The Perry Street Palace Zoo is pleased to announce its very latest acquisition: Chloe, a young female red-bearded titi monkey (Callicebus caquetensis; Order: primate). Chloe joins Joe the Fennec Fox (Vulpes zerda), Zoe the Zonkey (zebriod) along with her parents Zandra, a donkey mare, and Zandra’s partner Zeke the Zebra stallion, as well as Moe the Giant Golden-crowned Flying Fox (Acerodon jubatus), and of course Dick, Condi, Dubya, Barack, Sarah, Hillary and Donald—the world’s premiere collection of Conservatives (Boobus Americanus)—in our Mammals wing.
RED-BEARDED TITI MONKEY (Callicebus caquetensis; Order: primate)
First described in 2010 (pdf), C. caquetensis is found only in the forests of the Caquetá region of Colombia’s Amazon basin. These are similar to other titi monkeys in many respects: for example, all 13 groups studied by the researchers consisted of a monogamous, bonded pair of adults and between one and four immature offspring (the pairs raise about one baby per year); after weaning, their diets consist primarily of fruit, with leaves the second most important food item and seeds only occasionally. Red-bearded titi monkeys are about the size of domesticated cats (Felis catus).
But their most unusual feature is also their most adorable. According to the lead researcher, primatologist Thomas Defler, baby red-bearded titi monkeys purr like kitties:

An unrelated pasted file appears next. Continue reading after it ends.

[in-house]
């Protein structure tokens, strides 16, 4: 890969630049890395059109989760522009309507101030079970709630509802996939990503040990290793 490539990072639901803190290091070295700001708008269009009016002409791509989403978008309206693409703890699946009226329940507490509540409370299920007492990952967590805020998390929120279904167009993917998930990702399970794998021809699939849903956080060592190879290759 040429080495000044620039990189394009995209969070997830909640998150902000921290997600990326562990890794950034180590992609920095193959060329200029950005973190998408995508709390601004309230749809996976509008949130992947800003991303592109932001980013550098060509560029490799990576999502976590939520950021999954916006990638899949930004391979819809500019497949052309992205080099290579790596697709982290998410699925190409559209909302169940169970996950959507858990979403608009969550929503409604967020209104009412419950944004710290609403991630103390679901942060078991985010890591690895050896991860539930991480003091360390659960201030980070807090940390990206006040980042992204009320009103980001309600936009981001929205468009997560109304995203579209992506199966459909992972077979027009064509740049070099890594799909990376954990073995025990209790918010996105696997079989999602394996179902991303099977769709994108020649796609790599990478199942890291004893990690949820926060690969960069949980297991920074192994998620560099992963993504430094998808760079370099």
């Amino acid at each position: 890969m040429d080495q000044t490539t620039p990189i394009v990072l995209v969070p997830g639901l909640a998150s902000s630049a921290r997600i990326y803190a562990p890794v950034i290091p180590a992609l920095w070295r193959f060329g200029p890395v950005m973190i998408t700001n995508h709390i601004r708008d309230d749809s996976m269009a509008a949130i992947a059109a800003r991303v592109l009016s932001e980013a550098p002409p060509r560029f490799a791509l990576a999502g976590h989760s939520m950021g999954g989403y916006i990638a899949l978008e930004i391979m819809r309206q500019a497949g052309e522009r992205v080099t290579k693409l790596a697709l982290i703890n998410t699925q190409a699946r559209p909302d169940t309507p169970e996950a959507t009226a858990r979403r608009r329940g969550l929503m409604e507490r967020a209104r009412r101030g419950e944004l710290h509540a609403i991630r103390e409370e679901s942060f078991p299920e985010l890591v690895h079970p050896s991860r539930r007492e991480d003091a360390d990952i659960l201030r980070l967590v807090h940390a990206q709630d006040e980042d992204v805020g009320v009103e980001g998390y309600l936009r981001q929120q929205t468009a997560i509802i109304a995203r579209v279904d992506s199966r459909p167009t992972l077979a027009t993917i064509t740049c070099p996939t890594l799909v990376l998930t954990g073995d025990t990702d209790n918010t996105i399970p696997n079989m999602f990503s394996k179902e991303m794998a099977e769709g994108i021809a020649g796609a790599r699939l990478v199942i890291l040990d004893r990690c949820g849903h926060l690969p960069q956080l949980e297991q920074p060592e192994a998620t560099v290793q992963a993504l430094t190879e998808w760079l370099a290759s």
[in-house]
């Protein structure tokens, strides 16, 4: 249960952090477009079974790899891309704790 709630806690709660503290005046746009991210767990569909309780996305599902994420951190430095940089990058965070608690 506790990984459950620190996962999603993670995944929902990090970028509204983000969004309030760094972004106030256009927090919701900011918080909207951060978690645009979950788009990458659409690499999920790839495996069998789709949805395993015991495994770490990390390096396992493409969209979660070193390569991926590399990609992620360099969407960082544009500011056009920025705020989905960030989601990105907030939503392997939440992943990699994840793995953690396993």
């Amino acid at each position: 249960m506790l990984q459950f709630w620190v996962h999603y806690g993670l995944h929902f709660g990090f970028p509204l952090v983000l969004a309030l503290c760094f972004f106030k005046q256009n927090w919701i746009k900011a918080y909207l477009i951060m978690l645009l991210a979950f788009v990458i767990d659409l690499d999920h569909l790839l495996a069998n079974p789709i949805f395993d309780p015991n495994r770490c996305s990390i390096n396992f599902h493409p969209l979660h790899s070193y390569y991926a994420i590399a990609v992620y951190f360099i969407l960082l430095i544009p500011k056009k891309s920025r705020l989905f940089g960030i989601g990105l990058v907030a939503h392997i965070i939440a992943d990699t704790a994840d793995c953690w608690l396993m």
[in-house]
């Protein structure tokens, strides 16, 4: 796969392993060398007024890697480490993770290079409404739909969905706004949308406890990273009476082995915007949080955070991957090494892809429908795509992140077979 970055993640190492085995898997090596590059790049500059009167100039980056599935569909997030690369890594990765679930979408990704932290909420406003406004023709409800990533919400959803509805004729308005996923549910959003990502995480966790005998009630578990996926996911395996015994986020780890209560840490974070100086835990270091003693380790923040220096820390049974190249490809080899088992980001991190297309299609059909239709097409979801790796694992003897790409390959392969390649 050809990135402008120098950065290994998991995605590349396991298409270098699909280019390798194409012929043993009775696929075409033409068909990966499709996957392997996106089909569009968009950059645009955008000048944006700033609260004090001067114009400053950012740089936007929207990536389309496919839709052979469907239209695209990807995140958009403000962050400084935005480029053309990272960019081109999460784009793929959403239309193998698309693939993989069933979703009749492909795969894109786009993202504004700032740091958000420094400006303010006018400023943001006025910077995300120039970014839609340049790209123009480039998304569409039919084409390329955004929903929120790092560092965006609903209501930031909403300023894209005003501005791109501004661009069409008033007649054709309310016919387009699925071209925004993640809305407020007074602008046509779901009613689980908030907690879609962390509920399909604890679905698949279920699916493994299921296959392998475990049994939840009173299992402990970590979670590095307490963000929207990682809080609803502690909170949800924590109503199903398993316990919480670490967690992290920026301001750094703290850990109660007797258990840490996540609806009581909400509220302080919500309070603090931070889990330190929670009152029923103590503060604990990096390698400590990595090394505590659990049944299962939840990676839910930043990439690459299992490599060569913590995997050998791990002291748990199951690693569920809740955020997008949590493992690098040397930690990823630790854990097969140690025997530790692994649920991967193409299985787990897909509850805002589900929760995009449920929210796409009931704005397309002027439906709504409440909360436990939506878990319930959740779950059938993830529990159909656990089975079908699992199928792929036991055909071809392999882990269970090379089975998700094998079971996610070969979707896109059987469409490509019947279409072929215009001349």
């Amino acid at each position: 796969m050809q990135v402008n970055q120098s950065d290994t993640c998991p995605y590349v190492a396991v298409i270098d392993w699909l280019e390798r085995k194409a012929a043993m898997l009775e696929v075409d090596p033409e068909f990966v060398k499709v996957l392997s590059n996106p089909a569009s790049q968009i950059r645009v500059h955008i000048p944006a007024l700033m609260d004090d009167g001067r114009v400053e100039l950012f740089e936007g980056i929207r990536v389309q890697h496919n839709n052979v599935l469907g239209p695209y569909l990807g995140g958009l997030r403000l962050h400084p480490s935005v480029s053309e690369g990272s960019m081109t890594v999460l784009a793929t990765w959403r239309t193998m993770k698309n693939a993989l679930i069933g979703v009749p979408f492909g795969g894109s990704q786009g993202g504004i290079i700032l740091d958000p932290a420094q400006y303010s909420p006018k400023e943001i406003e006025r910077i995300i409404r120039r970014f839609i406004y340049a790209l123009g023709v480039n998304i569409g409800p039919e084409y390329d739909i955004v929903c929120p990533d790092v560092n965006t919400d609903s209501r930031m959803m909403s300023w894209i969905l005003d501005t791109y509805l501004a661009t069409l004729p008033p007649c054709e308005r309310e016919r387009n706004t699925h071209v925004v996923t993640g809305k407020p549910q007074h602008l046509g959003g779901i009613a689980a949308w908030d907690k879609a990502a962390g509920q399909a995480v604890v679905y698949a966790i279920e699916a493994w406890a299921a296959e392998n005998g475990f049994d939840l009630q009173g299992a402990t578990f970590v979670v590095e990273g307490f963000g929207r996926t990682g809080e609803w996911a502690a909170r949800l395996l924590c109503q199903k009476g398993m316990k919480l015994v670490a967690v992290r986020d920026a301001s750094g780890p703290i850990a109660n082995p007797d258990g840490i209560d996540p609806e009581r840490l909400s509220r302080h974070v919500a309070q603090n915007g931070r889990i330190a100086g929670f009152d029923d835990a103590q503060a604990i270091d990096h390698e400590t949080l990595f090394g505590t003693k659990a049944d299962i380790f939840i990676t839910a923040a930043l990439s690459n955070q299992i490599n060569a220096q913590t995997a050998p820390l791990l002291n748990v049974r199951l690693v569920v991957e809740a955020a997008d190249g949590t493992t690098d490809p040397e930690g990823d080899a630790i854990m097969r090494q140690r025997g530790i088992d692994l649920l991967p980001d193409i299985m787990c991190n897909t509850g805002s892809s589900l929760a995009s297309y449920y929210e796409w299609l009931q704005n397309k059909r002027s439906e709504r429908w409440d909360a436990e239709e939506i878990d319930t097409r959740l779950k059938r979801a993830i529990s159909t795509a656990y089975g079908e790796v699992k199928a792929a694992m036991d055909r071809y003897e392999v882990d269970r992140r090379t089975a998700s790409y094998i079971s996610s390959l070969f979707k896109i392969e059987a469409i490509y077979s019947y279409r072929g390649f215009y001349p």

“All of the babies purr like cats too,” Defler added. “When they feel very content they purr towards each other, and the ones we raised would purr to us.”
Defler says the monkeys also engage in “space saving” behaviors, wherein they encourage another monkey to get closer to them.
Baby pictures of Chloe:
C. caquetensis is critically endangered due to habitat destruction and fragmentation by the agricultural activity of a particularly invasive primate species (homo sapiens). Reaching new nearby forest fragments is extremely dangerous and next to impossible for the little monkeys, as they must cross open savanna—or barbed wire. Defler and the other researchers first describing C. caquetensis estimate the population size may be fewer than 250 adult animals, whereas a healthy population should number in the thousands. The species presently has a geographic range of about 100 square kilometers (39 sq mi) and actually occupies only about 10 square kilometers (3.9 sq mi) within that range.
-2 shots unsweetened Colombian aguardiente (eau-de-vie)
-juice of one half lemon
-1 tablespoon brown sugar
-5 red grapes
-½ kiwi, cubed
Place all ingredients except aguardiente in a glass. Mash fruit until completely softened. Add the aguardiente and mix thoroughly. Top each drink with 3-4 ice cubes and kiwi garnish.
Again: an important public safety reminder should you visit the Mammals wing:
KEEP YOUR DISTANCE FROM THE CONSERVATIVES.
THESE ANIMALS ARE EXTREMELY ADEPT
AT MASKING THEIR DECEITFUL,
AGGRESSIVE AND VICIOUS NATURE
(PARTICULARLY THE DEMOCRATS).
DO NOT UNDER ANY CIRCUMSTANCES
ALLOW THEM ACCESS TO ANY ITEM
THAT CAN BE USED AS A WEAPON—
THEY WILL ALMOST CERTAINLY DEPLOY IT.
The Palace Zoo staff have enough trouble already with the flying flag pin projectiles. Helmets, eye protection and full body armor are strongly recommended in this area.
We appreciate your cooperation.